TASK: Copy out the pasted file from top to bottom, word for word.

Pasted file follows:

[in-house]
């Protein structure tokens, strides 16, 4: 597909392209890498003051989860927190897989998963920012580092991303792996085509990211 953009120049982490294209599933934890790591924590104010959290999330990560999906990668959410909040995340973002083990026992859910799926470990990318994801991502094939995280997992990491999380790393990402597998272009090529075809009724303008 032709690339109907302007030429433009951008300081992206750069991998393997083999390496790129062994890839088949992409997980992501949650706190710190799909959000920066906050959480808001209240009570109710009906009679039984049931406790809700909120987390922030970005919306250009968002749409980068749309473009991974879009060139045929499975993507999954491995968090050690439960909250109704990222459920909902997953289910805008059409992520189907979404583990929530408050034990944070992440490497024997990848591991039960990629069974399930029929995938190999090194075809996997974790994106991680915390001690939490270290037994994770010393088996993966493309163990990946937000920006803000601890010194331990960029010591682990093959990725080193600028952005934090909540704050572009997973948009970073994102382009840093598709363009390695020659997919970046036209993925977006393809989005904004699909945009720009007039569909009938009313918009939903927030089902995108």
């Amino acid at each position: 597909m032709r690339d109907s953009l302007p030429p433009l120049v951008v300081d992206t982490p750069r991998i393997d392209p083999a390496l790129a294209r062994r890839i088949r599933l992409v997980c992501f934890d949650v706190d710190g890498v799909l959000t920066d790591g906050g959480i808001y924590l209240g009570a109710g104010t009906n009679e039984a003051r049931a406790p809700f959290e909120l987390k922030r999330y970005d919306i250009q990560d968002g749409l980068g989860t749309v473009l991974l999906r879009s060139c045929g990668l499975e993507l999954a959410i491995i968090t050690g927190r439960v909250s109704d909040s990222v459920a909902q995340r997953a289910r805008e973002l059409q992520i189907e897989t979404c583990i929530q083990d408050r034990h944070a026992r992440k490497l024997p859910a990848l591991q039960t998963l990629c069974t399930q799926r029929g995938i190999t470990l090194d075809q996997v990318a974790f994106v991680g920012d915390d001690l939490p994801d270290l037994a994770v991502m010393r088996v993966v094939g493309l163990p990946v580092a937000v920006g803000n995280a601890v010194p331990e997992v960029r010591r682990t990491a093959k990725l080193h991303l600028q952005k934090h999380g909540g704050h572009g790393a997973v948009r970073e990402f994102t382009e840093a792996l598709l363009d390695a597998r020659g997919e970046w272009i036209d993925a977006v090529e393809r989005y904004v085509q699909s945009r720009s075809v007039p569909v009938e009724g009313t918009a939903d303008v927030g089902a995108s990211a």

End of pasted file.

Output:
[in-house]
């Protein structure tokens, strides 16, 4: 597909392209890498003051989860927190897989998963920012580092991303792996085509990211 953009120049982490294209599933934890790591924590104010959290999330990560999906990668959410909040995340973002083990026992859910799926470990990318994801991502094939995280997992990491999380790393990402597998272009090529075809009724303008 032709690339109907302007030429433009951008300081992206750069991998393997083999390496790129062994890839088949992409997980992501949650706190710190799909959000920066906050959480808001209240009570109710009906009679039984049931406790809700909120987390922030970005919306250009968002749409980068749309473009991974879009060139045929499975993507999954491995968090050690439960909250109704990222459920909902997953289910805008059409992520189907979404583990929530408050034990944070992440490497024997990848591991039960990629069974399930029929995938190999090194075809996997974790994106991680915390001690939490270290037994994770010393088996993966493309163990990946937000920006803000601890010194331990960029010591682990093959990725080193600028952005934090909540704050572009997973948009970073994102382009840093598709363009390695020659997919970046036209993925977006393809989005904004699909945009720009007039569909009938009313918009939903927030089902995108």
């Amino acid at each position: 597909m032709r690339d109907s953009l302007p030429p433009l120049v951008v300081d992206t982490p750069r991998i393997d392209p083999a390496l790129a294209r062994r890839i088949r599933l992409v997980c992501f934890d949650v706190d710190g890498v799909l959000t920066d790591g906050g959480i808001y924590l209240g009570a109710g104010t009906n009679e039984a003051r049931a406790p809700f959290e909120l987390k922030r999330y970005d919306i250009q990560d968002g749409l980068g989860t749309v473009l991974l999906r879009s060139c045929g990668l499975e993507l999954a959410i491995i968090t050690g927190r439960v909250s109704d909040s990222v459920a909902q995340r997953a289910r805008e973002l059409q992520i189907e897989t979404c583990i929530q083990d408050r034990h944070a026992r992440k490497l024997p859910a990848l591991q039960t998963l990629c069974t399930q799926r029929g995938i190999t470990l090194d075809q996997v990318a974790f994106v991680g920012d915390d001690l939490p994801d270290l037994a994770v991502m010393r088996v993966v094939g493309l163990p990946v580092a937000v920006g803000n995280a601890v010194p331990e997992v960029r010591r682990t990491a093959k990725l080193h991303l600028q952005k934090h999380g909540g704050h572009g790393a997973v948009r970073e990402f994102t382009e840093a792996l598709l363009d390695a597998r020659g997919e970046w272009i036209d993925a977006v090529e393809r989005y904004v085509q699909s945009r720009s075809v007039p569909v009938e009724g009313t918009a939903d303008v927030g089902a995108s990211a």